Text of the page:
New national mental health hotline launches Saturday. What to know about 988.

988 is designed to make it easier for callers to get services offered via the traditional 10-digit National Suicide Prevention Lifeline, which will still be active


Abraham Gutman
The Philadelphia Inquirer

WASHINGTON — Calling for help in a mental health crisis will now be simple as remembering a new three-digit hotline.

The 988 crisis number goes live nationwide on Saturday, designed to make it easier to get the services currently offered through the 10-digit National Suicide Prevention Lifeline number — 1-800-273-8255 (1-800-273-TALK). That line will still be active.

The launch of the new number has been two years in the making. Still, some say many states are not prepared. Others see a catalyst to bolster America's response to crises and spur more investment in community mental health resources.

People should call 988 if they are experiencing any mental or behavioral crisis. A trained counselor will listen and provide assistance.
People should call 988 if they are experiencing any mental or behavioral crisis. A trained counselor will listen and provide assistance.

Either way, 988 is officially launching. Here is what you need to know.

A new mental health emergency number launches in July. Some hope 988 is a catalyst for a bigger change

What is 988?

The new three-digit number is a shorter, more memorable version of the current 10-digit National Suicide Prevention Lifeline 1-800-273-8255 (1-800-273-TALK). Proponents hope that a national three-digit number will allow people to seek help in mental health crises as readily as they dial 911 in other emergencies.

What happens when you call 988?

People should call 988 if they are experiencing any mental or behavioral crisis, regardless of whether they are thinking of harming themselves. A trained counselor will listen and provide assistance.

The majority of calls to crisis lines get resolved on the phone, according to Dale Adair, chief psychiatric officer at the Pennsylvania Department of Human Services. "The person taking the call is able to help the person develop a safety plan," Adair said in an interview last month. "It's really about instilling hope."

For the calls where a conversation is not enough, the counselor can help the caller connect with resources. Those could include dispatching a mental health crisis response mobile units (in areas where those are available), referring to care in the community, or transferring the call to 911.

Who will answer 988 calls?

Calls to the new hotline will feed into an existing network of call centers that respond to the National Suicide Prevention Lifeline.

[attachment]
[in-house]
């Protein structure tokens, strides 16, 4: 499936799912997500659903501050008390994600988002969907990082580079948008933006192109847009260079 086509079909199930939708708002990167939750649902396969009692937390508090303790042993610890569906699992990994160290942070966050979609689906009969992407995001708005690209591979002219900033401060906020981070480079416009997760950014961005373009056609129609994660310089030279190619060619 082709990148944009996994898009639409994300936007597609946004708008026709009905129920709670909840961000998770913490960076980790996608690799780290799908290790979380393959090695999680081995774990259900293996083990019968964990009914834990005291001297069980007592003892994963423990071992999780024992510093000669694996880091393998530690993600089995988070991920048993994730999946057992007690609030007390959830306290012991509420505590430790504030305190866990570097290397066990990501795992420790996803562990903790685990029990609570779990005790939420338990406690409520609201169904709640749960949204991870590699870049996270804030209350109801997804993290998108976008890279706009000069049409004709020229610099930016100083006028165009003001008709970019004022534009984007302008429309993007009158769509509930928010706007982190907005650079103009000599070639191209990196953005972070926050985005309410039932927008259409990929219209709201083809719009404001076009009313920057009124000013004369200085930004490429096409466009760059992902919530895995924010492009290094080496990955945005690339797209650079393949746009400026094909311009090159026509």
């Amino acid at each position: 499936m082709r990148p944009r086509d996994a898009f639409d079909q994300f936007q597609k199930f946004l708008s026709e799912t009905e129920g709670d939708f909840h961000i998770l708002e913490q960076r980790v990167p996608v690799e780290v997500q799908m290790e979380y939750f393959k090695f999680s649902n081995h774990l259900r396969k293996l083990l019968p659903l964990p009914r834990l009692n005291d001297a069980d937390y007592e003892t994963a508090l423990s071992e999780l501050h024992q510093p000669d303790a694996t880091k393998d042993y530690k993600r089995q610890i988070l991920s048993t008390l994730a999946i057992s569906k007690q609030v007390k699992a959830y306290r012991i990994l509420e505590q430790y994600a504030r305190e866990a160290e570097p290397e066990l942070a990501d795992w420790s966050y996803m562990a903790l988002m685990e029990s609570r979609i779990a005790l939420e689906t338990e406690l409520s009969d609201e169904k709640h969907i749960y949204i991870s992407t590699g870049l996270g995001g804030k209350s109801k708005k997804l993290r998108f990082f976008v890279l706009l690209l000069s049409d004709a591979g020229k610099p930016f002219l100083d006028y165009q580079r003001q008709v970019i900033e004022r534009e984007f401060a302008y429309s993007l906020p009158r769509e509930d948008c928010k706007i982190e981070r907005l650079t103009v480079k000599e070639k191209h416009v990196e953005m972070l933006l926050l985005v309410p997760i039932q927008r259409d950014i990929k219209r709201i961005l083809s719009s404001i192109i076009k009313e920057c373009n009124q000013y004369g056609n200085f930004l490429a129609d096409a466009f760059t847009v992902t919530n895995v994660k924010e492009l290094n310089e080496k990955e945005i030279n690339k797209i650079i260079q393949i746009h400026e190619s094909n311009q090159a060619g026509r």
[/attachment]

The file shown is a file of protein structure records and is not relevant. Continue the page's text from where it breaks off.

Not all calls get answered within the state they are placed. In May, nearly 1-in-3 calls to the lifeline nationally were rerouted out of the caller's state. Pennsylvania sent 17% of its calls out-of-state while New Jersey sent 25%.

988 will rely on national backup centers to field calls that don't get a response within state.

Are states and call centers ready for the launch?

It depends — both on the state and the public response to the launch of 988.

The law that created 988, the National Suicide Hotline Designation Act of 2020, instructed states to pass legislation to ensure long-term funding for the service. But according to the National Academy for State Health Policy, by June 29 only 21 states enacted 988 funding laws.

The federal government has been giving out grant funding for states to increase their call center capacity, with $150 million for the project included in the recently enacted Bipartisan Safer Communities Act.

Firearm suicides outpace homicides. Experts say the Senate gun bill could help.

Supporters hope that 988 will lead to more callers, the question is how fast that happens.


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Abby Grasso, the executive director of the National Alliance of Mental Illness in Montgomery County, said the new line could save lives but that the implementation requires adequate funding.

"Our system is already extraordinarily overstretched with a lack of funding for not only mental health services, but paying staff adequate wages to keep people in jobs that are really hard," she said.

If call volume increases quickly after the launch, states might find themselves unprepared — without the infrastructure to answer calls and without the tools to respond to callers' needs.

"There are going to be bumps," Grasso said.

Are other crisis lines going away?

No. July 16 is the official launch date of 988. That means that any person dialing or texting the number should get a response. However, the current 10-digit National Suicide Prevention Lifeline number (1-800-273-8255) will remain operational for now — and so will county crisis hotlines.


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